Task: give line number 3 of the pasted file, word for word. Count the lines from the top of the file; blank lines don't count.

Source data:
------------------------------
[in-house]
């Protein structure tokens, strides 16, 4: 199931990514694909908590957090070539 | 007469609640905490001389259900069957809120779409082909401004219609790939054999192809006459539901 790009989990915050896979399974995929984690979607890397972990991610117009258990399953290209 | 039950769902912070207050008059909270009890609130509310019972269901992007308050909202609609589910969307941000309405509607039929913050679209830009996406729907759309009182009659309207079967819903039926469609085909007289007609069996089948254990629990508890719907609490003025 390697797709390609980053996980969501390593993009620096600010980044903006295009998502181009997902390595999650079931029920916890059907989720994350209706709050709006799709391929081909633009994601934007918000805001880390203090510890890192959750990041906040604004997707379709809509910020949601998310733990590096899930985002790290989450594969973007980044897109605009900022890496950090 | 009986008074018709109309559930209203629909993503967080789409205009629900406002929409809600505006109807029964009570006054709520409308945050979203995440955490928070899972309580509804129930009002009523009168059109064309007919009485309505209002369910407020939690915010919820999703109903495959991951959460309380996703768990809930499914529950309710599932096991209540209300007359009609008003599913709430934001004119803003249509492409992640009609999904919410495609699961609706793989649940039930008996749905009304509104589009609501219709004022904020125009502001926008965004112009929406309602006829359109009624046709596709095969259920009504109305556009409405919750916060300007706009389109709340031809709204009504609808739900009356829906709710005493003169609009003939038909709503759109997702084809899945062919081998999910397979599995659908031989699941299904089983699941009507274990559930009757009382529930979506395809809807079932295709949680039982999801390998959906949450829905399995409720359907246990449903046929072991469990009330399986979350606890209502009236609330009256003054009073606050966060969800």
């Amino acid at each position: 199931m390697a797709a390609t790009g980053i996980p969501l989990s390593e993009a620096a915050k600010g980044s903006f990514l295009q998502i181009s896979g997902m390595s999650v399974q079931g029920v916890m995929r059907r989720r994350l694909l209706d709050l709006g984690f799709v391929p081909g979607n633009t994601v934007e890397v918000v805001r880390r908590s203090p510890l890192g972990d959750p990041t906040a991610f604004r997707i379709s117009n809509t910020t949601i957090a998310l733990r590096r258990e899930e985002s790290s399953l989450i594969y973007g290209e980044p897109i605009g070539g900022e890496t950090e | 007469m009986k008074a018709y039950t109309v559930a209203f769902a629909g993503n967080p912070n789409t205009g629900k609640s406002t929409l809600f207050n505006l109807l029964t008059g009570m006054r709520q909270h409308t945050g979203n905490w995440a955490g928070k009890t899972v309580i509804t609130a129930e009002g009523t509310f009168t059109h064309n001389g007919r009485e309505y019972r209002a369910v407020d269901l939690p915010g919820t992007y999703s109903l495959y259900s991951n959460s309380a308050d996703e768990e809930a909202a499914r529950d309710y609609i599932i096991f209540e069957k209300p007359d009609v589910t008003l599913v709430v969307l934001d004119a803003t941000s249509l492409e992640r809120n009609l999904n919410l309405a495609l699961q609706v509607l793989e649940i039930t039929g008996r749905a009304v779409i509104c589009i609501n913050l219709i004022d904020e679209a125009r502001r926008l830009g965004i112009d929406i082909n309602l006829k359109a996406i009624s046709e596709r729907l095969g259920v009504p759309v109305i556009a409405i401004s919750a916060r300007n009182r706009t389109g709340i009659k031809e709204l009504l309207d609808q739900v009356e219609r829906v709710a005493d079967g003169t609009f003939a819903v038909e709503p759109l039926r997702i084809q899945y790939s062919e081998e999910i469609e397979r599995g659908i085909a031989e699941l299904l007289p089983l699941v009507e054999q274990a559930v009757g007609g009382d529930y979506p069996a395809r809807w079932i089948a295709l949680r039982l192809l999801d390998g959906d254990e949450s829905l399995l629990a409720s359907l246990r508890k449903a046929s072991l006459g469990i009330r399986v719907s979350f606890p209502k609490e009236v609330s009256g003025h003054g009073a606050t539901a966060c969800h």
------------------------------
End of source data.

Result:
């Amino acid at each position: 199931m390697a797709a390609t790009g980053i996980p969501l989990s390593e993009a620096a915050k600010g980044s903006f990514l295009q998502i181009s896979g997902m390595s999650v399974q079931g029920v916890m995929r059907r989720r994350l694909l209706d709050l709006g984690f799709v391929p081909g979607n633009t994601v934007e890397v918000v805001r880390r908590s203090p510890l890192g972990d959750p990041t906040a991610f604004r997707i379709s117009n809509t910020t949601i957090a998310l733990r590096r258990e899930e985002s790290s399953l989450i594969y973007g290209e980044p897109i605009g070539g900022e890496t950090e | 007469m009986k008074a018709y039950t109309v559930a209203f769902a629909g993503n967080p912070n789409t205009g629900k609640s406002t929409l809600f207050n505006l109807l029964t008059g009570m006054r709520q909270h409308t945050g979203n905490w995440a955490g928070k009890t899972v309580i509804t609130a129930e009002g009523t509310f009168t059109h064309n001389g007919r009485e309505y019972r209002a369910v407020d269901l939690p915010g919820t992007y999703s109903l495959y259900s991951n959460s309380a308050d996703e768990e809930a909202a499914r529950d309710y609609i599932i096991f209540e069957k209300p007359d009609v589910t008003l599913v709430v969307l934001d004119a803003t941000s249509l492409e992640r809120n009609l999904n919410l309405a495609l699961q609706v509607l793989e649940i039930t039929g008996r749905a009304v779409i509104c589009i609501n913050l219709i004022d904020e679209a125009r502001r926008l830009g965004i112009d929406i082909n309602l006829k359109a996406i009624s046709e596709r729907l095969g259920v009504p759309v109305i556009a409405i401004s919750a916060r300007n009182r706009t389109g709340i009659k031809e709204l009504l309207d609808q739900v009356e219609r829906v709710a005493d079967g003169t609009f003939a819903v038909e709503p759109l039926r997702i084809q899945y790939s062919e081998e999910i469609e397979r599995g659908i085909a031989e699941l299904l007289p089983l699941v009507e054999q274990a559930v009757g007609g009382d529930y979506p069996a395809r809807w079932i089948a295709l949680r039982l192809l999801d390998g959906d254990e949450s829905l399995l629990a409720s359907l246990r508890k449903a046929s072991l006459g469990i009330r399986v719907s979350f606890p209502k609490e009236v609330s009256g003025h003054g009073a606050t539901a966060c969800h």